Anyone interested in sports and the marketing of related products will find themselves confronted with an interesting job market. Sports jobs in marketing offer lucrative conditions that extend far beyond financial aspects. Joining sports and work is ultimately not only exceedingly future proof, but makes for a fantastic combination of many fitness enthusiasts.
The sports business is a multi-billion euro market. New sales records are achieved every year in sports sponsorship as well as in the trade in sporting goods, sports rights, tickets or team merchandising. This in itself entails a high demand for labor. The 2016 SPOAC Sports Business Study lamented a growing shortage of skilled labor, for example, in the rapidly growing field of internationalization. Experts will therefore continue to be in demand in future, especially in the industry’s core segment: sports marketing. Secure language skills and experience abroad are becoming increasingly important in sports marketing.
Very few working in the sports business live off the proceeds of being an active athlete. Professional athletes are flanked by hundreds of thousands of jobs in sales, design and product management. Marketing is one of the largest and most interesting areas. The success an athlete or team can achieve always depends on many components. But marketing always plays a key role.
There is no fixed job description for sports jobs in the marketing sector – and it’s precisely this that makes the job so appealing. Depending on the sport, application and employer, other tasks often await and require different skills. The ways to get started are just as diverse – from a classic business administration degree to a degree in sports marketing or sports management to lateral entry for ex-professional athletes and sports journalists.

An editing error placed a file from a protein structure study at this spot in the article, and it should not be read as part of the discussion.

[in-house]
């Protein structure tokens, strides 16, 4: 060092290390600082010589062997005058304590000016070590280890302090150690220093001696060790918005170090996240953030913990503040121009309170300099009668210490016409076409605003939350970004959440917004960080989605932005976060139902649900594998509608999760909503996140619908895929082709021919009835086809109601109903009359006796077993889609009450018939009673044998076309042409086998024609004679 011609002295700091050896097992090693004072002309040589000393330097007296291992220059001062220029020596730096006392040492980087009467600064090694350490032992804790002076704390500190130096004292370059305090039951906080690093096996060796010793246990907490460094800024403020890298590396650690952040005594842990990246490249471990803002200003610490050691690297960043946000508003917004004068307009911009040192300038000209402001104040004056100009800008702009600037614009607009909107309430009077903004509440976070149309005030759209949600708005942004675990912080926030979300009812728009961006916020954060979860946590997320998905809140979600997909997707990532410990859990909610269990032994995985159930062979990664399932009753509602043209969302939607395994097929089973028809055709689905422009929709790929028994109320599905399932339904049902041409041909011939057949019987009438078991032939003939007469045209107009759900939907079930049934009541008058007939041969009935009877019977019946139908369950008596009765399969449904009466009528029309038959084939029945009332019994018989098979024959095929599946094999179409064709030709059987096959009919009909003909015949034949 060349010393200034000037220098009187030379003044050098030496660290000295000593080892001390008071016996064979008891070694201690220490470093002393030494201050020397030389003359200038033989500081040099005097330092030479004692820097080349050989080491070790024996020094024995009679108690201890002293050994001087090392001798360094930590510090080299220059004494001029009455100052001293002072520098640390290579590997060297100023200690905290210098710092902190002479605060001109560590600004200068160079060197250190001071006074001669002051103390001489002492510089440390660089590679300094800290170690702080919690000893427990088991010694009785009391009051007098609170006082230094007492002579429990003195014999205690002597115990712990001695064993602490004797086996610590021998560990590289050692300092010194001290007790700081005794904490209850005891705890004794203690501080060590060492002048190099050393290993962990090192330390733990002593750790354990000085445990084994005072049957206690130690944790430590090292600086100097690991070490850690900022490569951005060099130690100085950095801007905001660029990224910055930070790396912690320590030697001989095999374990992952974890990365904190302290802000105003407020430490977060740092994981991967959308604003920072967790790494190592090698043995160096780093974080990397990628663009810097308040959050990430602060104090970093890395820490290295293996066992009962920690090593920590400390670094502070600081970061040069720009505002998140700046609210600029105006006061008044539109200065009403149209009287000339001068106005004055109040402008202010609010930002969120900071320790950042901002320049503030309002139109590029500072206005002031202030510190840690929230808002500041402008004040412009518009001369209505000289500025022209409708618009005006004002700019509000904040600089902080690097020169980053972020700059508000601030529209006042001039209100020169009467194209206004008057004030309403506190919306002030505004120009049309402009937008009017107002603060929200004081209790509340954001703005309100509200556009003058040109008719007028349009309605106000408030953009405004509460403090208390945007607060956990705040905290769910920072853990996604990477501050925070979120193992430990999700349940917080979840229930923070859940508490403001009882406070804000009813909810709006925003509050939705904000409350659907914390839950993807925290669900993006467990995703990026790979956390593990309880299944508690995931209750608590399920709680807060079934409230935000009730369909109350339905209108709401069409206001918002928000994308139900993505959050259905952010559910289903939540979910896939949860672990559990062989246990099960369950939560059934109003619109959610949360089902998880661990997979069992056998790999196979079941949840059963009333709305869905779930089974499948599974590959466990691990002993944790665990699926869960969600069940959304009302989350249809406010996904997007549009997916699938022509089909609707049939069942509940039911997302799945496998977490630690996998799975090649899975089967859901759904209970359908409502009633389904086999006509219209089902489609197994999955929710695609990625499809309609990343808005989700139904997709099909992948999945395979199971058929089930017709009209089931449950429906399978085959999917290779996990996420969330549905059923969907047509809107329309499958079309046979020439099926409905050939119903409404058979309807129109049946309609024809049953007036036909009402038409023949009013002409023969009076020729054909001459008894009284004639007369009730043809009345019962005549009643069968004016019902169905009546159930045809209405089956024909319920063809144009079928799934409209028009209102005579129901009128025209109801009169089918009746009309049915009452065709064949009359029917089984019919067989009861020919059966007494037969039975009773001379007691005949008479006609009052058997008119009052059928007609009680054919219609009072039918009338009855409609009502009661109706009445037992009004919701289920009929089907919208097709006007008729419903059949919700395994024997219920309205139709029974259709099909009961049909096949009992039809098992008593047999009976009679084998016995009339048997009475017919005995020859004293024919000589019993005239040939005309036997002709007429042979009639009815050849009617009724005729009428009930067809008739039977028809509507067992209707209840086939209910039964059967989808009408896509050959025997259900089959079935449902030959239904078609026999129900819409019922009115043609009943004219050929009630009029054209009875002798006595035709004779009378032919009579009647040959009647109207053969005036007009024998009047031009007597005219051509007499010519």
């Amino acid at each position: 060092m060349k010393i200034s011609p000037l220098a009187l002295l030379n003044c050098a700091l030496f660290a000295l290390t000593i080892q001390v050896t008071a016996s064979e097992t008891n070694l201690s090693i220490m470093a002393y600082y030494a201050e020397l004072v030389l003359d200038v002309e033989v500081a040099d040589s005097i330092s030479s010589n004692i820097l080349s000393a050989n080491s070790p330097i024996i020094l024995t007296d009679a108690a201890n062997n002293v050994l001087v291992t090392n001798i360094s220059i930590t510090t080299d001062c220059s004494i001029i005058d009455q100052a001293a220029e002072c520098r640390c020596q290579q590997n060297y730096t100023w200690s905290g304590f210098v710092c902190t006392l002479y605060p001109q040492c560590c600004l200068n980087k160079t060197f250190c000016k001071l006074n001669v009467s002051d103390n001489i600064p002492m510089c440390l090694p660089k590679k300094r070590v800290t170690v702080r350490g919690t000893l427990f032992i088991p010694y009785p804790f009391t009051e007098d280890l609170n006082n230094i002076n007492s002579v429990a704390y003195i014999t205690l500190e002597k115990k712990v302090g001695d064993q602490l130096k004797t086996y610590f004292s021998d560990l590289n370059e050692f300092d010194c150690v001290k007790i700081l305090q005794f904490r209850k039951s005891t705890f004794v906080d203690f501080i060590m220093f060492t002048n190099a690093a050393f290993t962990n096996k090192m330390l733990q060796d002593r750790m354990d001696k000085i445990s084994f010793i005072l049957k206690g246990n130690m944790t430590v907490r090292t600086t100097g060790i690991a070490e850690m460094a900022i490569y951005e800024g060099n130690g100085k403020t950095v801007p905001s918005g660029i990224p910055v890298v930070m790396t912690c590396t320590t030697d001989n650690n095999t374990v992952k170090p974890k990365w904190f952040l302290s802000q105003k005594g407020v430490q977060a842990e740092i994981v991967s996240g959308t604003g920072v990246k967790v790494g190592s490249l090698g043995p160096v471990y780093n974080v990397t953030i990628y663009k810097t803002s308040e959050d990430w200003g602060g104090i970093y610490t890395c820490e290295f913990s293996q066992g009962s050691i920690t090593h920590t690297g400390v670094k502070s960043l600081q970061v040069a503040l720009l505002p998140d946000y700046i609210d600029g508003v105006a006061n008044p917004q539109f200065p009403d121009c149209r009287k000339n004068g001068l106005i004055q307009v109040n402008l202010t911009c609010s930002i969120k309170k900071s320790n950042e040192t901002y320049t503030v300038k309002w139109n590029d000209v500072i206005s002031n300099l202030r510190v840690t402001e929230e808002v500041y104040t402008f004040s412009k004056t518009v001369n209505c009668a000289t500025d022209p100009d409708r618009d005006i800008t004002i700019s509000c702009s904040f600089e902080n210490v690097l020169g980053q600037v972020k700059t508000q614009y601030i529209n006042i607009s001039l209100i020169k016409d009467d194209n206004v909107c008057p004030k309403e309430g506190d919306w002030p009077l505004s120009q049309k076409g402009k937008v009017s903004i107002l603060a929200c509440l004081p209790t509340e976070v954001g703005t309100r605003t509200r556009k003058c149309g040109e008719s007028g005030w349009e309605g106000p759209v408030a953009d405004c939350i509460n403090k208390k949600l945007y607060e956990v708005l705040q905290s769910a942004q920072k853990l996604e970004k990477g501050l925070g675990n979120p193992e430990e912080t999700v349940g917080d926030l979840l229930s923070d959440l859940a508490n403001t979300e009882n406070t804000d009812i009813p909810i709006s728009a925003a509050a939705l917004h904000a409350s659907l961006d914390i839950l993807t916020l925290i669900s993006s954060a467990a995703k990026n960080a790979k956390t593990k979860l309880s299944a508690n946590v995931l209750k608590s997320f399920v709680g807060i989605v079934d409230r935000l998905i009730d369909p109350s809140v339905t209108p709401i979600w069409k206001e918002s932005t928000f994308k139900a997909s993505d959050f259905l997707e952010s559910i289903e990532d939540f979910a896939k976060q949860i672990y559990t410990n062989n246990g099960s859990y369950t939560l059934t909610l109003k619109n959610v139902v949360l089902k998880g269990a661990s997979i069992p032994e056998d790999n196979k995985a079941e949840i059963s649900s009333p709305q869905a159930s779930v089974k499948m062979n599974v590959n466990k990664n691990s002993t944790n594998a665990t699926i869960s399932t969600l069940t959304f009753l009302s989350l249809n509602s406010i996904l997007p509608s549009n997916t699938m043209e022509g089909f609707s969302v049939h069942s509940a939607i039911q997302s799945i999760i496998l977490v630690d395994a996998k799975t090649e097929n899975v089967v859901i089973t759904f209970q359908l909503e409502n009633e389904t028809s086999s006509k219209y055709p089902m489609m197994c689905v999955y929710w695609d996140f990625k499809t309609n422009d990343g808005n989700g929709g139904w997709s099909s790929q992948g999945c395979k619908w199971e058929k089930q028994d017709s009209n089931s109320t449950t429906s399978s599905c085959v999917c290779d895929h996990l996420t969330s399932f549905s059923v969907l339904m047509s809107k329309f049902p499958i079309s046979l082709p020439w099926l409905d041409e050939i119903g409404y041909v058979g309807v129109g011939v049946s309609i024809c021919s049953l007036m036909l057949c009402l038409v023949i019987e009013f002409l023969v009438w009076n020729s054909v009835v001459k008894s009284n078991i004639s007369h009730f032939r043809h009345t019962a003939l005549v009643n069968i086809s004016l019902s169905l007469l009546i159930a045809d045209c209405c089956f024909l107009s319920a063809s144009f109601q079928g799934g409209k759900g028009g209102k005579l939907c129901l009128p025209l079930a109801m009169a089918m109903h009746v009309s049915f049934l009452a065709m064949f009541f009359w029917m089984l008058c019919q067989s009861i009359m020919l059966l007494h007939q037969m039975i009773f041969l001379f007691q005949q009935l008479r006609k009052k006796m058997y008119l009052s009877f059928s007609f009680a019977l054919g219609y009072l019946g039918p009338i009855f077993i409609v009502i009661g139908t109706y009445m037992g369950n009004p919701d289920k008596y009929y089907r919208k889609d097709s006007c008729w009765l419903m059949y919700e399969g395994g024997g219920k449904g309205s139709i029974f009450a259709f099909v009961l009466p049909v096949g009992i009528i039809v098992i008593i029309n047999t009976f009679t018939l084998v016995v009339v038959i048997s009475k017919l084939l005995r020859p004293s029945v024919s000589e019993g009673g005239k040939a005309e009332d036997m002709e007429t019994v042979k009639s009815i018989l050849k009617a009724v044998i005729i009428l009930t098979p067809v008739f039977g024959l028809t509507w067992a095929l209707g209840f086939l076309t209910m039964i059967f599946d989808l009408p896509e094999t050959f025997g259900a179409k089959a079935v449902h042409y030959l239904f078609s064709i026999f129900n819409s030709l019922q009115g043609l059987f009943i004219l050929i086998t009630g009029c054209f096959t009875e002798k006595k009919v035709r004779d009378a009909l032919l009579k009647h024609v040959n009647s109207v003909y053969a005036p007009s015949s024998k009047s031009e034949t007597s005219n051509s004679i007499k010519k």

A selective view of the possible fields of application is helpful to gain an idea of the variety of sports jobs in marketing that are available: event marketing, sponsoring, ticketing, social media responsibilities, merchandising, market and brand research, brand development, rights marketing, B2B marketing, advertising, internationalization, etc. More detailed information is available online, including from the DISM (German Institute for Sports Marketing, founded in 2012; http://www.sportmarketing-institut.de/index.php).
Despite the wide range of tasks and sports jobs, sports marketing focuses on two major objectives: On the one hand, it involves the optimal marketing of athletes, sports, sports teams and organizations. On the other hand, it involves marketing products and services from other industries, including sports. It involves image building or image transfer, which form the basis of communications and economics as well as market research. The emotions of prospective customers play a greater role in sports marketing than in other industries. Marketing teams must understand this, serve this principle loyally and manage this.
To sum up the above points, applicants must meet the following requirements in particular: They must have a high affinity for sports and be able to represent a particular brand or sport and present it as valuable. This requires discipline and creativity.
Sports companies in turn make sure to engender attachment to the respective brand among their employees so as to generate a high degree of honest support and loyalty. It makes no difference here whether the employee is a marketing intern or the marketing director.
The wide range of sports jobs in marketing holds another advantage for applicants: the huge number of locations. Sports marketing agencies have settled in all major cities, from Hamburg to Berlin and from Düsseldorf to Munich. Applicants in the field of marketing and retail will find positions in almost every German city. Adidas and Puma make up two of the heavyweights in the sporting goods industry that are located in more rural areas in Franconian Herzogenaurach. As an employer, DFB is headquartered in Frankfurt, with teams (and not just in the soccer business) spread across Germany. This also applies to business schools and academies for sports marketing, which ultimately not only provide instruction but are employers as well. As the only sports university in Germany, the German Sport University Cologne alone employs nearly 900 people.